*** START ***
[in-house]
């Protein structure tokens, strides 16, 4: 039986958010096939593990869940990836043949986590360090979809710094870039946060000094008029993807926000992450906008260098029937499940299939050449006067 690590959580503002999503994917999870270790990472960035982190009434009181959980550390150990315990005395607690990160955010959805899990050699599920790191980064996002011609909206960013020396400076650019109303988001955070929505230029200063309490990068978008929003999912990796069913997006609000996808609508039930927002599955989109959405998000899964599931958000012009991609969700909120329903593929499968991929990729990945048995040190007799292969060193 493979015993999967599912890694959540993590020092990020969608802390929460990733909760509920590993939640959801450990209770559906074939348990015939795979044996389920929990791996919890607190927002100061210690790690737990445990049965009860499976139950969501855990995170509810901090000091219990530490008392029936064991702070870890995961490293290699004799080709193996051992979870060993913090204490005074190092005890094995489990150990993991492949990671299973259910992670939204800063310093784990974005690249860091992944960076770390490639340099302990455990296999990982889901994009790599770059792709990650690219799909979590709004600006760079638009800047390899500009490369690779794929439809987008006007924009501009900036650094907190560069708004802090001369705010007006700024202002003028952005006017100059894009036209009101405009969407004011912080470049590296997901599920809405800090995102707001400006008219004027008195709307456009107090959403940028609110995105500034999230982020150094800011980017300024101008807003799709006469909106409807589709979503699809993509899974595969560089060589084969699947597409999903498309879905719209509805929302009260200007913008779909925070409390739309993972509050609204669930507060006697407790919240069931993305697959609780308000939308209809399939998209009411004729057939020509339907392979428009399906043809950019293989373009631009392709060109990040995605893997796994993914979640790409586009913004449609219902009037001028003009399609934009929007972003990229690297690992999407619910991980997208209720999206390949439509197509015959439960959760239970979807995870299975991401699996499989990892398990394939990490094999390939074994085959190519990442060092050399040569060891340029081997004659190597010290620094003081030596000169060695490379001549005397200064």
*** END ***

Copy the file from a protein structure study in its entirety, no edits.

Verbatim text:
[in-house]
């Protein structure tokens, strides 16, 4: 039986958010096939593990869940990836043949986590360090979809710094870039946060000094008029993807926000992450906008260098029937499940299939050449006067 690590959580503002999503994917999870270790990472960035982190009434009181959980550390150990315990005395607690990160955010959805899990050699599920790191980064996002011609909206960013020396400076650019109303988001955070929505230029200063309490990068978008929003999912990796069913997006609000996808609508039930927002599955989109959405998000899964599931958000012009991609969700909120329903593929499968991929990729990945048995040190007799292969060193 493979015993999967599912890694959540993590020092990020969608802390929460990733909760509920590993939640959801450990209770559906074939348990015939795979044996389920929990791996919890607190927002100061210690790690737990445990049965009860499976139950969501855990995170509810901090000091219990530490008392029936064991702070870890995961490293290699004799080709193996051992979870060993913090204490005074190092005890094995489990150990993991492949990671299973259910992670939204800063310093784990974005690249860091992944960076770390490639340099302990455990296999990982889901994009790599770059792709990650690219799909979590709004600006760079638009800047390899500009490369690779794929439809987008006007924009501009900036650094907190560069708004802090001369705010007006700024202002003028952005006017100059894009036209009101405009969407004011912080470049590296997901599920809405800090995102707001400006008219004027008195709307456009107090959403940028609110995105500034999230982020150094800011980017300024101008807003799709006469909106409807589709979503699809993509899974595969560089060589084969699947597409999903498309879905719209509805929302009260200007913008779909925070409390739309993972509050609204669930507060006697407790919240069931993305697959609780308000939308209809399939998209009411004729057939020509339907392979428009399906043809950019293989373009631009392709060109990040995605893997796994993914979640790409586009913004449609219902009037001028003009399609934009929007972003990229690297690992999407619910991980997208209720999206390949439509197509015959439960959760239970979807995870299975991401699996499989990892398990394939990490094999390939074994085959190519990442060092050399040569060891340029081997004659190597010290620094003081030596000169060695490379001549005397200064």